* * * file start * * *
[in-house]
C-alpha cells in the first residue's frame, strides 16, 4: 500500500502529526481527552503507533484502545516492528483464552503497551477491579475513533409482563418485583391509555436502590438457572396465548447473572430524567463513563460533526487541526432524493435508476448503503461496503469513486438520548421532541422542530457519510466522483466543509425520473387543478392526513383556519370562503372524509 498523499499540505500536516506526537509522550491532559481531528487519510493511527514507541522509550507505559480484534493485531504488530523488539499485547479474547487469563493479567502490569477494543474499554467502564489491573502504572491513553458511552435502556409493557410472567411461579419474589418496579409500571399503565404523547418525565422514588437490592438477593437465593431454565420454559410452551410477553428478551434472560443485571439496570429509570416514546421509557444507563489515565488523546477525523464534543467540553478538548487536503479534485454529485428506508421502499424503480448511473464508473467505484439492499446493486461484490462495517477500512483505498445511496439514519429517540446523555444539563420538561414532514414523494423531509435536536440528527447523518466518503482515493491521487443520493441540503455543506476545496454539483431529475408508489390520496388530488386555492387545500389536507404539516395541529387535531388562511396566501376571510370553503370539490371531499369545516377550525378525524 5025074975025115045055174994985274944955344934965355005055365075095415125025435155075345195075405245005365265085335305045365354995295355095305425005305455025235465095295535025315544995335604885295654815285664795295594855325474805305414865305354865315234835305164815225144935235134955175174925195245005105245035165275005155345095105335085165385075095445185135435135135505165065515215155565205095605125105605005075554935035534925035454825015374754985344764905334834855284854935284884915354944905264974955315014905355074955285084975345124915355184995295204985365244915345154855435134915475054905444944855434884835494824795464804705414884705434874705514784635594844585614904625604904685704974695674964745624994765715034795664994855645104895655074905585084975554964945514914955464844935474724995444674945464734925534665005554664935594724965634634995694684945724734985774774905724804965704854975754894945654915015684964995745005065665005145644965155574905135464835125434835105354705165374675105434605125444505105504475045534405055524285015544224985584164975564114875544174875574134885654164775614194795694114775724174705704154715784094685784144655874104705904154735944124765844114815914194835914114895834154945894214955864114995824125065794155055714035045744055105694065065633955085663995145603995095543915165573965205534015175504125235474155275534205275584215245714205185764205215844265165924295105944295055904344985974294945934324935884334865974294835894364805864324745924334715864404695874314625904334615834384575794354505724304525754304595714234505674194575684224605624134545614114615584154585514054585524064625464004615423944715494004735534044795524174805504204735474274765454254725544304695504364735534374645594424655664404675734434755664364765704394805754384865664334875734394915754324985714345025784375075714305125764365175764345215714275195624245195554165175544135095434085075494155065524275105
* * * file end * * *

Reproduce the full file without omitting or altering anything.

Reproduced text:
[in-house]
C-alpha cells in the first residue's frame, strides 16, 4: 500500500502529526481527552503507533484502545516492528483464552503497551477491579475513533409482563418485583391509555436502590438457572396465548447473572430524567463513563460533526487541526432524493435508476448503503461496503469513486438520548421532541422542530457519510466522483466543509425520473387543478392526513383556519370562503372524509 498523499499540505500536516506526537509522550491532559481531528487519510493511527514507541522509550507505559480484534493485531504488530523488539499485547479474547487469563493479567502490569477494543474499554467502564489491573502504572491513553458511552435502556409493557410472567411461579419474589418496579409500571399503565404523547418525565422514588437490592438477593437465593431454565420454559410452551410477553428478551434472560443485571439496570429509570416514546421509557444507563489515565488523546477525523464534543467540553478538548487536503479534485454529485428506508421502499424503480448511473464508473467505484439492499446493486461484490462495517477500512483505498445511496439514519429517540446523555444539563420538561414532514414523494423531509435536536440528527447523518466518503482515493491521487443520493441540503455543506476545496454539483431529475408508489390520496388530488386555492387545500389536507404539516395541529387535531388562511396566501376571510370553503370539490371531499369545516377550525378525524 5025074975025115045055174994985274944955344934965355005055365075095415125025435155075345195075405245005365265085335305045365354995295355095305425005305455025235465095295535025315544995335604885295654815285664795295594855325474805305414865305354865315234835305164815225144935235134955175174925195245005105245035165275005155345095105335085165385075095445185135435135135505165065515215155565205095605125105605005075554935035534925035454825015374754985344764905334834855284854935284884915354944905264974955315014905355074955285084975345124915355184995295204985365244915345154855435134915475054905444944855434884835494824795464804705414884705434874705514784635594844585614904625604904685704974695674964745624994765715034795664994855645104895655074905585084975554964945514914955464844935474724995444674945464734925534665005554664935594724965634634995694684945724734985774774905724804965704854975754894945654915015684964995745005065665005145644965155574905135464835125434835105354705165374675105434605125444505105504475045534405055524285015544224985584164975564114875544174875574134885654164775614194795694114775724174705704154715784094685784144655874104705904154735944124765844114815914194835914114895834154945894214955864114995824125065794155055714035045744055105694065065633955085663995145603995095543915165573965205534015175504125235474155275534205275584215245714205185764205215844265165924295105944295055904344985974294945934324935884334865974294835894364805864324745924334715864404695874314625904334615834384575794354505724304525754304595714234505674194575684224605624134545614114615584154585514054585524064625464004615423944715494004735534044795524174805504204735474274765454254725544304695504364735534374645594424655664404675734434755664364765704394805754384865664334875734394915754324985714345025784375075714305125764365175764345215714275195624245195554165175544135095434085075494155065524275105